The true dilemma (fixing ourselves)

It is my firm belief that the best way to fix the world – a handyman’s dream if ever there was one – is to fix yourself. […] Anything else is presumptuous. Anything else risks harm, stemming from your ignorance and lack of skill.*
(Jordan Peterson)

But complexity consists of integration as well as differentiation. The task of the next decades and centuries is to realise this underdeveloped component of the mind. Just as we have learned to separate ourselves from each other and the environment, we now need to learn how to reunite ourselves with other entities around us without losing our hard-won individuality.**
(Mihaly Csikszentmihalyi)

Bernadette Jiwa asks three big questions of those developing their own businesses, though, the questions feel important for everyone:

What do you think is missing in the world?
What kind of work will you do to fix it?
How will you find the courage to stand out when the world is screaming at you to fit in?^

Our true dilemma lies in responding to the third question.

We will soon identify something that is needed or could be better in the world, we even have the abilities to bring this into being, but finding the courage to begin, to act is more difficult.

To identify what Martin Buber names our “self-sense,”^^ we must detach ourselves from others and from the world in order to move into our independence. We separate to know ourselves but must then reunite ourselves if we are to make our stronger contribution.

Mihaly Csikszentmihalyi sees this reuniting as our work into the future. We understand how we can we independent have to become explorers of a greater interdependence:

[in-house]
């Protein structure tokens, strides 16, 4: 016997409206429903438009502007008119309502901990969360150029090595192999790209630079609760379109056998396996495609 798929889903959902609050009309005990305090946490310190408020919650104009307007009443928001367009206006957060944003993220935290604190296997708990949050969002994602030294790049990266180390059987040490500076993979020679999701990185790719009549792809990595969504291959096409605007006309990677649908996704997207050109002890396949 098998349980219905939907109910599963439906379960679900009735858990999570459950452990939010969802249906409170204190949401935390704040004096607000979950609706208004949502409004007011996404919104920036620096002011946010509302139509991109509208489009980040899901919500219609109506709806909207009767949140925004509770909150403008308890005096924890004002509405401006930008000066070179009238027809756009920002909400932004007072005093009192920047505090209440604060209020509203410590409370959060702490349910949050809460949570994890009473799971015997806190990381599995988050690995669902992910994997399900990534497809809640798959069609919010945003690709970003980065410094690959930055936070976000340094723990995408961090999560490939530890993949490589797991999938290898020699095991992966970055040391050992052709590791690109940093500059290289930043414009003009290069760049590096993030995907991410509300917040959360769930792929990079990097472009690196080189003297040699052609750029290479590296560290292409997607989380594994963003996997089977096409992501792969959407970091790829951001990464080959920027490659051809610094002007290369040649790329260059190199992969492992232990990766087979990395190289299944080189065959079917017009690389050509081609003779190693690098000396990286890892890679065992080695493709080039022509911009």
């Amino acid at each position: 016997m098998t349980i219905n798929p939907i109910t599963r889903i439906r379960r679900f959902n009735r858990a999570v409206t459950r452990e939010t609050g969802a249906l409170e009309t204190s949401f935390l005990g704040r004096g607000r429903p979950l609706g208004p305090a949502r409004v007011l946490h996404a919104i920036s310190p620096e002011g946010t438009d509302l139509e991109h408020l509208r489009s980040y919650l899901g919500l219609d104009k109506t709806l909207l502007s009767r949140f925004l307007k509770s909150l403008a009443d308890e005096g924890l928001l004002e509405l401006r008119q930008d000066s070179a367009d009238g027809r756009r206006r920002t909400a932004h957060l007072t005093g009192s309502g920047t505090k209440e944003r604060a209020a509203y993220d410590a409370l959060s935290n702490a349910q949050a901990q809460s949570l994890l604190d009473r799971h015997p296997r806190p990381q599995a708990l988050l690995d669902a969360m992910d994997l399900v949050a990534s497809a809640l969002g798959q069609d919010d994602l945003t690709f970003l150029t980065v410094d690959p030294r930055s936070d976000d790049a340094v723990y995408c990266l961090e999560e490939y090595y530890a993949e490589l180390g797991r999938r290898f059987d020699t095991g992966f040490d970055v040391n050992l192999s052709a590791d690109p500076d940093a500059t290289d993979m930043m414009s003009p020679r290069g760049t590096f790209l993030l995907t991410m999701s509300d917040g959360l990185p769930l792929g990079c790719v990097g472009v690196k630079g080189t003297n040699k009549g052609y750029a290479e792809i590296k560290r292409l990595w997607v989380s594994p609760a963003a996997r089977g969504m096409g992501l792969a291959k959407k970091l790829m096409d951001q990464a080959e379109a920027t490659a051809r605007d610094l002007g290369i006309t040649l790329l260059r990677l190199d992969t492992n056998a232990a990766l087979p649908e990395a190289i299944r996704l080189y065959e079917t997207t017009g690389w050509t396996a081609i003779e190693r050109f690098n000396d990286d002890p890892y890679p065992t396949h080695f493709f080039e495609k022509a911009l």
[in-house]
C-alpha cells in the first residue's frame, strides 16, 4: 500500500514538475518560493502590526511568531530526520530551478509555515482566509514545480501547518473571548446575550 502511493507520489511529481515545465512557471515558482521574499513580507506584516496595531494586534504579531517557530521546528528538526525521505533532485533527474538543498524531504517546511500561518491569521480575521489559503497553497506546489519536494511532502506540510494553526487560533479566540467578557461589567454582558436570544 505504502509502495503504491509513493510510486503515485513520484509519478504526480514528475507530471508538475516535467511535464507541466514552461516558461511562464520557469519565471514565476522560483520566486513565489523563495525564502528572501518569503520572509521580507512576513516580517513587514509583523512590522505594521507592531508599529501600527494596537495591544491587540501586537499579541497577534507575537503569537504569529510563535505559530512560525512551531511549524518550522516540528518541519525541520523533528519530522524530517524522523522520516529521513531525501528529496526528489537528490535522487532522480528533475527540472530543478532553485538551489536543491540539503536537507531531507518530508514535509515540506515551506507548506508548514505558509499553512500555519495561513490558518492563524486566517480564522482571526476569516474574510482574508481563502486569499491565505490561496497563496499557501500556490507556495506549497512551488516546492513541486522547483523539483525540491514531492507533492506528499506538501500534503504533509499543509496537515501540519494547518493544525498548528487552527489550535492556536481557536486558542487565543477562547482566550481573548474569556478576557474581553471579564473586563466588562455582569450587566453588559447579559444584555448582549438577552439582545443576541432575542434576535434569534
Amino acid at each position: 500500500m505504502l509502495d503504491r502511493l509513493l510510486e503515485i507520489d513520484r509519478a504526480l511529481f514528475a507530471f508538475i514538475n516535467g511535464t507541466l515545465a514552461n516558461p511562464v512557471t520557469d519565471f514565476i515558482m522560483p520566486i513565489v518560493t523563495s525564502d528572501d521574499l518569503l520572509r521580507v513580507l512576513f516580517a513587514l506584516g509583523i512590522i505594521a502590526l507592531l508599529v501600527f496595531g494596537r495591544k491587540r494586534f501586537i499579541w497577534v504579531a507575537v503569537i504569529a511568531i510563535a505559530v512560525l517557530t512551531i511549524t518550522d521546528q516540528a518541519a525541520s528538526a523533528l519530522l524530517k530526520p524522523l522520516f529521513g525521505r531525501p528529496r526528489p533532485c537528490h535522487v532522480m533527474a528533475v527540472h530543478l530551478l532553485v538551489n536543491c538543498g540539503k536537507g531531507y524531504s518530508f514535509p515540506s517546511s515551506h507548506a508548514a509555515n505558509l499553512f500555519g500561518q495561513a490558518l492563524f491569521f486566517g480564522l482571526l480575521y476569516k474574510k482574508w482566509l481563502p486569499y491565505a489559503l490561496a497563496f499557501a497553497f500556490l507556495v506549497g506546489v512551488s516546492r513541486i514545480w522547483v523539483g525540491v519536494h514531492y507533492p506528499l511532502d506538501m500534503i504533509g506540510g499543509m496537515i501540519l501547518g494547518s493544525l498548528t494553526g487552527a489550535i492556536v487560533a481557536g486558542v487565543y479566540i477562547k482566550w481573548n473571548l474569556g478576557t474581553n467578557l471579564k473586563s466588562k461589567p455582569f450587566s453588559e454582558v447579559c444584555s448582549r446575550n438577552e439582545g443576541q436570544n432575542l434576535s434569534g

Recognising the limitations of human will, accepting a cooperative rather than a ruling role in the universe, we should feel the relief of the exile returning home. The problem of meaning will then be resolved as the individual’s purpose merges with the universal flow.**

Here are echoes of Frederick Buechners’s declaration that meaning is found where our deepest joy meets the world’s greatest need. Joseph Campbell named two critical myths: the personal myth which contains our “bliss,” our purpose, and the social myth which understands how we bring this into integration with others.

Each day, we can practice these: separate to know who we are and what we bring, reunite and bring our strongest self to serve others and our world.

(*From Jordan Peterson’s 12 Rules for Life.)
(**From Mihaly Csikszentmihalyi’s Flow.)
(^From Bernadette Jiwa’s The Story of Telling Monthly Update for August.)
(^^See Martin Buber’s I and Thou.)

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